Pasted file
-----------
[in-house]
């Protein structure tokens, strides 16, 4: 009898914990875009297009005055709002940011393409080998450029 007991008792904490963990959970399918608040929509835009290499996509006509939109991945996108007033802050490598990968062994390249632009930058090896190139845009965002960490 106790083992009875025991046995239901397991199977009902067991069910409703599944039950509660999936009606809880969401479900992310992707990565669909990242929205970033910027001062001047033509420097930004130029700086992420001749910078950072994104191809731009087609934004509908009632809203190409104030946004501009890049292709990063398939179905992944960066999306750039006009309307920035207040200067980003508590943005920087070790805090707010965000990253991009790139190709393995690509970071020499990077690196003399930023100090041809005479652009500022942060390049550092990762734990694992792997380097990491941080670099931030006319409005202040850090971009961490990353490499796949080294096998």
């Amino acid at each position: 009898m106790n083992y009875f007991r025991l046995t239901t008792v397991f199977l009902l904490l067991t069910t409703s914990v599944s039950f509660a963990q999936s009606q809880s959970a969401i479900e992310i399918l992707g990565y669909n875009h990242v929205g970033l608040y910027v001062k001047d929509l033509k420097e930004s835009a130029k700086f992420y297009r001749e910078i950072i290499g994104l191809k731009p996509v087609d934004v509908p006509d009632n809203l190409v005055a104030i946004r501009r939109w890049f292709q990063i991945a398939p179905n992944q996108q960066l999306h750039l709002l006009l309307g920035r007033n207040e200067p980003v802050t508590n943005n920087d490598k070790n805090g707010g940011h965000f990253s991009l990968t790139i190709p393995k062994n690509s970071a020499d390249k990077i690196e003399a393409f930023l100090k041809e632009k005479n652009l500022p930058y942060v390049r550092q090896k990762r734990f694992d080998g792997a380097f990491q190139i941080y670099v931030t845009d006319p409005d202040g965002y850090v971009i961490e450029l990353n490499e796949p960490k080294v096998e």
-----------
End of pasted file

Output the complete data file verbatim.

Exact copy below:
[in-house]
């Protein structure tokens, strides 16, 4: 009898914990875009297009005055709002940011393409080998450029 007991008792904490963990959970399918608040929509835009290499996509006509939109991945996108007033802050490598990968062994390249632009930058090896190139845009965002960490 106790083992009875025991046995239901397991199977009902067991069910409703599944039950509660999936009606809880969401479900992310992707990565669909990242929205970033910027001062001047033509420097930004130029700086992420001749910078950072994104191809731009087609934004509908009632809203190409104030946004501009890049292709990063398939179905992944960066999306750039006009309307920035207040200067980003508590943005920087070790805090707010965000990253991009790139190709393995690509970071020499990077690196003399930023100090041809005479652009500022942060390049550092990762734990694992792997380097990491941080670099931030006319409005202040850090971009961490990353490499796949080294096998």
């Amino acid at each position: 009898m106790n083992y009875f007991r025991l046995t239901t008792v397991f199977l009902l904490l067991t069910t409703s914990v599944s039950f509660a963990q999936s009606q809880s959970a969401i479900e992310i399918l992707g990565y669909n875009h990242v929205g970033l608040y910027v001062k001047d929509l033509k420097e930004s835009a130029k700086f992420y297009r001749e910078i950072i290499g994104l191809k731009p996509v087609d934004v509908p006509d009632n809203l190409v005055a104030i946004r501009r939109w890049f292709q990063i991945a398939p179905n992944q996108q960066l999306h750039l709002l006009l309307g920035r007033n207040e200067p980003v802050t508590n943005n920087d490598k070790n805090g707010g940011h965000f990253s991009l990968t790139i190709p393995k062994n690509s970071a020499d390249k990077i690196e003399a393409f930023l100090k041809e632009k005479n652009l500022p930058y942060v390049r550092q090896k990762r734990f694992d080998g792997a380097f990491q190139i941080y670099v931030t845009d006319p409005d202040g965002y850090v971009i961490e450029l990353n490499e796949p960490k080294v096998e």